Venture capitalists put $11.4 billion into nearly 2,000 young firms in 1997, a 16 percent rise in funding from the year before. (Source: VentureOne Corporation)


There are about 8.5 million Americans who work as independent contractors. (Source: U.S. Department of Labor, "Contingent and Alternative Employment Arrangements," Feb. 1997.)

About 1 and 11 workers in the United States is self-employed. (Source: Bregger, John, "Measuring self-employment in the U.S.," Monthly Labor Review, Jan/Feb.1996.)


Franchising grows around 10 percent each year, with a new franchise business opening in the U.S. every eight minutes each business day.(Source: International Franchise Association, 1998)

Over 600,000 franchise businesses operate in the U.S. today, employing more than eight million Americans. (Source: International Franchise Association)

Franchise start-up costs range from about $5,000 to $500,000. (Source: Behar, Richard, "Why Subway is the biggest problem in franchising," Fortune, March 13, 1998, pp. 126; Gutloff, Karen, "15 Franchises for Under $50,000," Black Enterprise, September 1997.)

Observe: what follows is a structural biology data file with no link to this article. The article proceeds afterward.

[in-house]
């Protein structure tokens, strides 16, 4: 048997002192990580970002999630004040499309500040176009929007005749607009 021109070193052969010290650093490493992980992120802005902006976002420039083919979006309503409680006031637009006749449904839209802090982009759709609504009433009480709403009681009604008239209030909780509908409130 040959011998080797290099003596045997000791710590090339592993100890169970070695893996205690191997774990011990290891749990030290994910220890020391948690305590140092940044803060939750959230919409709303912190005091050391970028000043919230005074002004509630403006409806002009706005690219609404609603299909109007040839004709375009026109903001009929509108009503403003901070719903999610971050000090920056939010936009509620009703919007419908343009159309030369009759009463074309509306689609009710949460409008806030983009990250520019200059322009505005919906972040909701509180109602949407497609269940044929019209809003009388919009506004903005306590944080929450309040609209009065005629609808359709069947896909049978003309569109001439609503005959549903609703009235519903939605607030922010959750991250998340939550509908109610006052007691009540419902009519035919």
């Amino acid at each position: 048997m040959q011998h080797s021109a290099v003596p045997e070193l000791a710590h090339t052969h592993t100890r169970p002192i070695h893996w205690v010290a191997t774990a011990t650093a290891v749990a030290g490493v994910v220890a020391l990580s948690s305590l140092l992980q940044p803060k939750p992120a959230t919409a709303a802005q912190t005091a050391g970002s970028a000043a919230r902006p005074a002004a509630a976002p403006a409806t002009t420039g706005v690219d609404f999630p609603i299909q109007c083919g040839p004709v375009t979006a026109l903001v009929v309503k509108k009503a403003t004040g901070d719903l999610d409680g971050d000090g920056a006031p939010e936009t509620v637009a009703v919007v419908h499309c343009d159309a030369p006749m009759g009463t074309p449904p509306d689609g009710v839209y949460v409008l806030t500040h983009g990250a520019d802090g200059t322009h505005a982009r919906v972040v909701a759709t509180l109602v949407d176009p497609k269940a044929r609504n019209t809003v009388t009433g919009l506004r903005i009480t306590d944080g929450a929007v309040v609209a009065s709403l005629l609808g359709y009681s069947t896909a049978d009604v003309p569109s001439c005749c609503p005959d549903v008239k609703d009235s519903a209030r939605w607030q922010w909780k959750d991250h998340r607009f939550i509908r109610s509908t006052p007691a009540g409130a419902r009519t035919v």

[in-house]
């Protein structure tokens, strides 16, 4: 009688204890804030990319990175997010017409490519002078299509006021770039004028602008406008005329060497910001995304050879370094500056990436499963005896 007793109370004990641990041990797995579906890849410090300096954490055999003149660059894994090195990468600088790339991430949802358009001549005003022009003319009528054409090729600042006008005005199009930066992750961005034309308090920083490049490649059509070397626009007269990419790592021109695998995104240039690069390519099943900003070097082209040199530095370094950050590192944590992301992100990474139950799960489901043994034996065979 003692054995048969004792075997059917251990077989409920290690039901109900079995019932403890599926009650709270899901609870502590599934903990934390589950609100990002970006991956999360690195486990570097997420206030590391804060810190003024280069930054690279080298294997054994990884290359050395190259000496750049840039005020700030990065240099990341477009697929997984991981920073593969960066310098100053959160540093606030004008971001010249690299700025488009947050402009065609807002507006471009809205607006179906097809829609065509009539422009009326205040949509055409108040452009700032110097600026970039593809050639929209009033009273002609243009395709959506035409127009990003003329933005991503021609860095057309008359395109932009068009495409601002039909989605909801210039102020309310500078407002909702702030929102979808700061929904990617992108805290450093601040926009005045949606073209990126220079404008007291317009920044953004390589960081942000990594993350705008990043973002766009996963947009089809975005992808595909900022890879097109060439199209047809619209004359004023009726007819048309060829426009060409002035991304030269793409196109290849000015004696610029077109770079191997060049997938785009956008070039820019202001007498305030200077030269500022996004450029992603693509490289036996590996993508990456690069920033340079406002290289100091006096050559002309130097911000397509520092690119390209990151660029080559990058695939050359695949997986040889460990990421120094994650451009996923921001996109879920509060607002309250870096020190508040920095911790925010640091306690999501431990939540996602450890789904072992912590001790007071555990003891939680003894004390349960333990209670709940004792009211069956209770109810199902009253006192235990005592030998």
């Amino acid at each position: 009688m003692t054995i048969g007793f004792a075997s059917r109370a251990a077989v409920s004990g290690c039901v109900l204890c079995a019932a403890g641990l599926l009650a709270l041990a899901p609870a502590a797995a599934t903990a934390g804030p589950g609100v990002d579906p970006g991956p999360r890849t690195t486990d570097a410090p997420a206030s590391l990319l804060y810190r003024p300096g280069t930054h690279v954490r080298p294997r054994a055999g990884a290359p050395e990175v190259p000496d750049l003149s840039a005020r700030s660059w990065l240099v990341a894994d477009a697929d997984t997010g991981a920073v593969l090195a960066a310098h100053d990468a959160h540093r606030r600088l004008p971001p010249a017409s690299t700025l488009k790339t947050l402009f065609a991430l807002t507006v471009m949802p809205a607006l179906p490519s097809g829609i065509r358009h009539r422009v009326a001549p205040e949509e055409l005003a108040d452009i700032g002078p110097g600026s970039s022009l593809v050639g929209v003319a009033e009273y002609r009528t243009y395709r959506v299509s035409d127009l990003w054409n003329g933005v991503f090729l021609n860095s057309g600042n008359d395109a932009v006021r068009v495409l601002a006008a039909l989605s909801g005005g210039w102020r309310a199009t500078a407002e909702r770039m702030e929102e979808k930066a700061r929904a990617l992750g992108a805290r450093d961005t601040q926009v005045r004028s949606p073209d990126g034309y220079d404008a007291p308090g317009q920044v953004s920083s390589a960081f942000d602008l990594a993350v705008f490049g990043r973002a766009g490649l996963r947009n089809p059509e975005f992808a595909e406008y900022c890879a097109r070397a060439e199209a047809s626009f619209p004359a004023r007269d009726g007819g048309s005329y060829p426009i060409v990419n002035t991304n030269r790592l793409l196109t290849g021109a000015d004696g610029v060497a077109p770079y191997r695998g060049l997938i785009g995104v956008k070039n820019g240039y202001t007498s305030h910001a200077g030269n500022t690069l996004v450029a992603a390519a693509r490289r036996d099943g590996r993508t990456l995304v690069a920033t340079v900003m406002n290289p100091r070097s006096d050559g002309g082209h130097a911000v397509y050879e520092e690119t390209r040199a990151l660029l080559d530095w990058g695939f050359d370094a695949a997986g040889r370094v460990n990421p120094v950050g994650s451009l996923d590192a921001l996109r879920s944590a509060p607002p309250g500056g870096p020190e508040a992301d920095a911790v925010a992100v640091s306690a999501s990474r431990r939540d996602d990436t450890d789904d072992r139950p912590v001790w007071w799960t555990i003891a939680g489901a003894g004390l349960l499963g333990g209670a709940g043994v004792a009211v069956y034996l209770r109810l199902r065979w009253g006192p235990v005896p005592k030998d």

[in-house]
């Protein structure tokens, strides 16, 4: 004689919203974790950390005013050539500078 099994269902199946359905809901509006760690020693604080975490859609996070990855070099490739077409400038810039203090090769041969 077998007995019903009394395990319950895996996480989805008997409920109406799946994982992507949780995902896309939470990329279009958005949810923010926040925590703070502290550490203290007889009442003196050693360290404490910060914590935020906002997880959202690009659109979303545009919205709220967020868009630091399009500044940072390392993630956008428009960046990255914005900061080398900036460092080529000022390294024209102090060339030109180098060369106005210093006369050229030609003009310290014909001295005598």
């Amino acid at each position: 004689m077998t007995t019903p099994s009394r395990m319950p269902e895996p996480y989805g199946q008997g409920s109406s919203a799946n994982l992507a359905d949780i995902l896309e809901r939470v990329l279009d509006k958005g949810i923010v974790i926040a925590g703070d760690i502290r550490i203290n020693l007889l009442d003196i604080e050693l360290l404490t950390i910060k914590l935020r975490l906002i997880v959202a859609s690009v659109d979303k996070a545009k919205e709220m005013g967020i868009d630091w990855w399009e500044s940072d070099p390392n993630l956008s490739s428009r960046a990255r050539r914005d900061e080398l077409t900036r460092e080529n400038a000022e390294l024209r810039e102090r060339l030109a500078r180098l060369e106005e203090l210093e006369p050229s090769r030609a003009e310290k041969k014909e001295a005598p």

In addition to the one-time franchise fee, franchisees are required to pay ongoing royalty costs to the franchisor, typically equal to 2 to 8 percent of gross sales. They're also responsible for about 4 percent of sales for advertising expenses. (Source: Caminiti, Susan, "Entrepreneurs: look who likes franchising now," Fortune, September 23, 1991, pp. 125.)

Hot franchise ideas catering to 1990s busy families emphasize convenience. Franchising growth is concentrated in food delivery taxis, cleaning services, childcare, senior care, tailoring, dry cleaning, and drive thru operations. Newly emerging trendsalso include, home based office supplies, children's fitness and lower cost funeral supplies. (Source: International Franchise Association)

Worker-owned Cooperatives

There are over 360 worker-owned cooperatives nationwide. In 60 percent of them every worker is an owner. On average, there are 43 members per worker-owned cooperative. (Source: Adams, Frank, "The ICA Group Directory of Workers' Enterprises in North America," Industrial Cooperative Association Group, 1991)

One of the first worker-owned cooperatives in the United States was a 1700s cooperative of cobblers in Philadelphia. (Source: from an Interview with Frank Adams, June 29, 1998. )